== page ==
"We have simple goals," says Rush singer and bassist Geddy Lee. "Get better."
The genial Lee could be talking about his chops, and the chops of his bandmates Alex Lifeson and Neil Peart, which were impressive 30 years ago, and have only improved since. He could be referring to the group chemistry, and the looser, more playful feel the band has cultivated over the past decade. And he could mean the group's writing, which reached a new peak on "Clockwork Angels," released in June - an ambitious and wholly realized concept album that, in theme and tone, echoes the classic Rush sets of the '70s and '80s.
Most of the band's progressive-rock peers have fallen apart or turned to less demanding styles, but Rush's dedication to excellence has kept the group supple. The farthest thing from a legacy act, Rush has continued to evolve - and on recent circuits, the group has been seized by an improvisatory spirit. Lately, the group's persistence, playful humor, and unquestionable virtuosity has been winning over a new generation of fans and converting old detractors who found the band's earlier output too serious.
"That's the benefit of a long-term musical relationship," says Lee, 59, who formed the group with Lifeson, a friend from childhood, in 1968. (Peart joined in 1974.) "The three of us have put in the work. There really is a lot of truth to Malcolm Gladwell's '15,000 hours of practice' theory. There's greater facility when you've been at it for some time. You just have a whole lot more confidence in what you can and can't do, and you can start playing outside that strict structure that used to be your vanguard.
"Sometimes we surprise ourselves that it's become as fluid and loose as it is."
Rush is enjoying a renaissance - but the band had to overcome adversity to get to it. Peart, the group's drummer, lyricist and principal conceptualist, lost his daughter in an automobile accident and his wife to cancer in the late '90s. As chronicled in the remarkable documentary "Beyond the Lighted Stage," he coped with tragedy by dropping out of sight and motorcycling across North America. Rush went on hiatus, and Lee and Lifeson thought the run might be over. But after grieving, Peart rejoined the group, and the trio hasn't looked back since.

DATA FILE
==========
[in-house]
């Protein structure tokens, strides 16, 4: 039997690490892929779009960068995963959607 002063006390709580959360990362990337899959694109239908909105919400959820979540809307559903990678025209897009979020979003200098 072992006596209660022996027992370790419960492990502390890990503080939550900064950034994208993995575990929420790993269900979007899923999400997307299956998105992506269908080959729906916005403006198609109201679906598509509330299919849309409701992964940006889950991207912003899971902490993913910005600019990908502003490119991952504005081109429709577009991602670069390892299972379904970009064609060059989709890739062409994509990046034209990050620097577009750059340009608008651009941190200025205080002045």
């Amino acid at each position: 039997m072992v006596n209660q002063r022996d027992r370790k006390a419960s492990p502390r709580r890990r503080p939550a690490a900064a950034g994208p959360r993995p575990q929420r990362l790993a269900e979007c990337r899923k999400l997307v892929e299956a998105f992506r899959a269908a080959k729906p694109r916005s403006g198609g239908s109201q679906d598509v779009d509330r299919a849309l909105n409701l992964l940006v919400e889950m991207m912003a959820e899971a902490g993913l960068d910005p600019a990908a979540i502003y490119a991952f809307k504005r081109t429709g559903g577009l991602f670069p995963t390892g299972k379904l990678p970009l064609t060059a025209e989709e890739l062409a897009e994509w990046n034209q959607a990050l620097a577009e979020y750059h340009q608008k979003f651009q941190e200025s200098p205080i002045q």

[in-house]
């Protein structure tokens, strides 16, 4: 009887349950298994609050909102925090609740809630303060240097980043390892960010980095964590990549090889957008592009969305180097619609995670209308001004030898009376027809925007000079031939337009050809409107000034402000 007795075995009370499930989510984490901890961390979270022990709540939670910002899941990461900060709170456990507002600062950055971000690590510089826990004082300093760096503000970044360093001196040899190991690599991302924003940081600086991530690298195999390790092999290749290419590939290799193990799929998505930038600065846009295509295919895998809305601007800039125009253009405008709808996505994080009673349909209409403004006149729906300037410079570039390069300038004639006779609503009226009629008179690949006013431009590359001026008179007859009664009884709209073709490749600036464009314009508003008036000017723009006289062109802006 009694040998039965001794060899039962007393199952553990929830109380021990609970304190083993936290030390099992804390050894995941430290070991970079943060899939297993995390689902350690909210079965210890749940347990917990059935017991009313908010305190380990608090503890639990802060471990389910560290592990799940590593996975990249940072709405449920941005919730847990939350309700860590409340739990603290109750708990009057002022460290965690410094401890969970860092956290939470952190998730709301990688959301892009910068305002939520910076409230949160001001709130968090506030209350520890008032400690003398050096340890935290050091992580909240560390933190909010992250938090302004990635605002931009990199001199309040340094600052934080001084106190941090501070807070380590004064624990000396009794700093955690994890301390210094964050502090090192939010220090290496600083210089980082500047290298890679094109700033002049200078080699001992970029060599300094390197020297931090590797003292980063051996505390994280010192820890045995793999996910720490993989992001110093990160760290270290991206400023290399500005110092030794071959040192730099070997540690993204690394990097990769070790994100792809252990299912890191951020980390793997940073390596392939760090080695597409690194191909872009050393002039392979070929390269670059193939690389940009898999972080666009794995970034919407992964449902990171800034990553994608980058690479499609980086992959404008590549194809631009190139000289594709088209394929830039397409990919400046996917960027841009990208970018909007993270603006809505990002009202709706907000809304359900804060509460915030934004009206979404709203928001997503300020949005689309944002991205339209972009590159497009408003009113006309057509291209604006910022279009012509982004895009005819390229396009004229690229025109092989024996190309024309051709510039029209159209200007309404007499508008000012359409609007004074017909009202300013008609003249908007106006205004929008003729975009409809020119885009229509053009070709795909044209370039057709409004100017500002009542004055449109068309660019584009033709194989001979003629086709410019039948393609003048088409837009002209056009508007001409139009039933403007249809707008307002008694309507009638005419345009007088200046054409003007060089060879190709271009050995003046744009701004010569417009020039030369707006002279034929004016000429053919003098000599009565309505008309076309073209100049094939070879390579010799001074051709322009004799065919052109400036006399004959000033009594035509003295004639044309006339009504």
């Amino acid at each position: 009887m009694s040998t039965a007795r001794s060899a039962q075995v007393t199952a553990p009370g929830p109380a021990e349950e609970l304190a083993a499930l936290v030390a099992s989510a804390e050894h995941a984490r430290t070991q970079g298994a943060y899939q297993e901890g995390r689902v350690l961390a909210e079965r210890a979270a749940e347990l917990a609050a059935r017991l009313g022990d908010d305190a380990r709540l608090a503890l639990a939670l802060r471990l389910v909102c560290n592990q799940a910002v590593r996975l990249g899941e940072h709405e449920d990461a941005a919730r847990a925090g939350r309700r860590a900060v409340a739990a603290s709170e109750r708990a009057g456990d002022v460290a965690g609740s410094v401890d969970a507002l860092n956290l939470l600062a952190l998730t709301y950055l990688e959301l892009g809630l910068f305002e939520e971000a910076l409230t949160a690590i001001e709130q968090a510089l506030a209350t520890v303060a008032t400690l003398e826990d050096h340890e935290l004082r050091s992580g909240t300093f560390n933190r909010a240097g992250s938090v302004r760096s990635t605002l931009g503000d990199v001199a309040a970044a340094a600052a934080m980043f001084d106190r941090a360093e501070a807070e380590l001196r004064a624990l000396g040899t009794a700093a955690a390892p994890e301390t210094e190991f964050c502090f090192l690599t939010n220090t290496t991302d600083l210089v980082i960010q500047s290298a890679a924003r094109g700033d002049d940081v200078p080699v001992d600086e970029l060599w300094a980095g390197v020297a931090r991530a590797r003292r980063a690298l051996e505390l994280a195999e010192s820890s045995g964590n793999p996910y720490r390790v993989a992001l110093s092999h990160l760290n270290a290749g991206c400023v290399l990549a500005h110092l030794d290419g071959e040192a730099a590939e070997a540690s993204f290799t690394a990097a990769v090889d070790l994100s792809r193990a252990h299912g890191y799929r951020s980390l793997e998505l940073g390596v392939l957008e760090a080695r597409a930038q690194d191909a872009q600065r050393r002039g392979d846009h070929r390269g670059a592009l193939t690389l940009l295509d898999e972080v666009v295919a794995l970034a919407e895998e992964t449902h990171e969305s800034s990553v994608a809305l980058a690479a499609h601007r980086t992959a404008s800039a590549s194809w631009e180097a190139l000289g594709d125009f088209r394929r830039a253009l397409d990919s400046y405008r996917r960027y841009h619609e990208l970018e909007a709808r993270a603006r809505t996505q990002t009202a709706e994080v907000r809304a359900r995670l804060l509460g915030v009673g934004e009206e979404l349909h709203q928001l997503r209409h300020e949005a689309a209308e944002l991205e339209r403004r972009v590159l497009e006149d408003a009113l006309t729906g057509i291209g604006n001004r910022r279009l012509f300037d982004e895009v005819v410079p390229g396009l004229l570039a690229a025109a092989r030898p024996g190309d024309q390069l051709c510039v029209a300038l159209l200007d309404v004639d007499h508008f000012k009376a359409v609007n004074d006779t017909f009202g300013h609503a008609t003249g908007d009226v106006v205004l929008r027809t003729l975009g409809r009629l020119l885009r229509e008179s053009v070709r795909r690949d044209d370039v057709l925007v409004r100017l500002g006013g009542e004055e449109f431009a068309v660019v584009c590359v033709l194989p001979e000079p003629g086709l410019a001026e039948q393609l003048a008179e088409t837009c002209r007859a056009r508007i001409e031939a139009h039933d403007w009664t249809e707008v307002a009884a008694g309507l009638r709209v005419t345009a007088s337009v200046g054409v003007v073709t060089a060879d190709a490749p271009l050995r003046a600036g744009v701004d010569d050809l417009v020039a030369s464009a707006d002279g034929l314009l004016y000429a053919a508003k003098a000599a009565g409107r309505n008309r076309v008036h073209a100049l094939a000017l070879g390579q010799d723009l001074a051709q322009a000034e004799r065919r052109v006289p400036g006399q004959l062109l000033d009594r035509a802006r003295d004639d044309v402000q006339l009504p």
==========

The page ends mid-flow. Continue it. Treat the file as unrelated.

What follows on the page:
"We all like and respect each other so much," says Lee. "We've been through the wars and back, and we do enjoy each other's company. Because our relationships were born around work, our friendships are not stressed by work.
"Some guys become pals first and then decide to collaborate. We've always been in a band, and we were bonded by playing together. Even Alex - although I knew him from high school, our friendship was really born inside this band."
Lee testifies to the faith and trust he's cultivated over the years with Peart, whose elaborate narratives - many of which draw on philosophy and literature - have added so much heft and gravity to Rush's collective personality. It's Lee who brings Peart's characters to life onstage, and who often matches his drummer's poetry to melody.
"He's a fantastic professional songwriting partner," says Lee. "He'll send his first versions, and by no means does he give you any kind of mandate. Sometimes it'll speak for itself, and sometimes there'll be only four lines or so that I'll pull out, set to music and say, 'This is where I see this going.' Then he'll go back and and rework the song to suit what he wants to say and incorporate the directions I'm pushing in."
On Saturday night at the Prudential Center, Lee, guitarist Lifeson and the creative team they've assembled around Rush will once again provide vivid sonic illustration for Peart's storytelling. Lee won't spill the beans about the elaborate sets and films he's bringing along, but is promising it'll be spectacular. He also assures fans that the group's sense of humor, which has been foregrounded on recent tours, is here to stay.
"It's always been there," says Lee, who acknowledges that his group hasn't always called attention to it. "On some of the early tours, we had this little intro music that was part 'Three Stooges.' Even when we were doing songs like 'By-Tor and the Snow Dog,' our tongues were firmly planted in cheek. But because you're young and you have so much to prove, you backpedal from that kind of thing. You put your musicianship in front of it.
"As we've gone along, we've found ourselves unable to stop that other side - the side that keeps us a band - from seeping into the tours. Then, we've noticed that people are digging it."
It's helped casual fans realize what the hardcore have always known: The three members of Rush are endearing guys, and even at its most demanding, the music they make is emotionally resonant. Even the rock establishment, long resistant to the Toronto band's charms, has caved. After years of campaigning by fans, Rush finally earned a nomination to the Rock and Roll Hall of Fame - prompting some zealots to suggest that the long-snubbed trio should tell the selection committee to take a hike.
"That's not very Canadian," says Lee, laughing. "It's an honor, and any time somebody wants to honor you, you should be gracious. But it's never been something that's been super-important to us. Awards are outside of you. We're aware that it means so much to the fans, and since it does, it has to mean something to me. I almost feel like they're vindicated more than we are.
"It's hard to put into words what it means to us that our fans have been so passionate. It makes us want to play all the better. They've invested so much - we try very hard to make the shows worth it for them."
Rush Where and when: Tomorrow at Prudential Center, 166 Mulberry St., Newark; Monday at Barclays Center, 620 Atlantic Ave. at Flatbush, Brooklyn; both shows at 7:30 How much: $41-$169 for Newark; $50-$192 for Brooklyn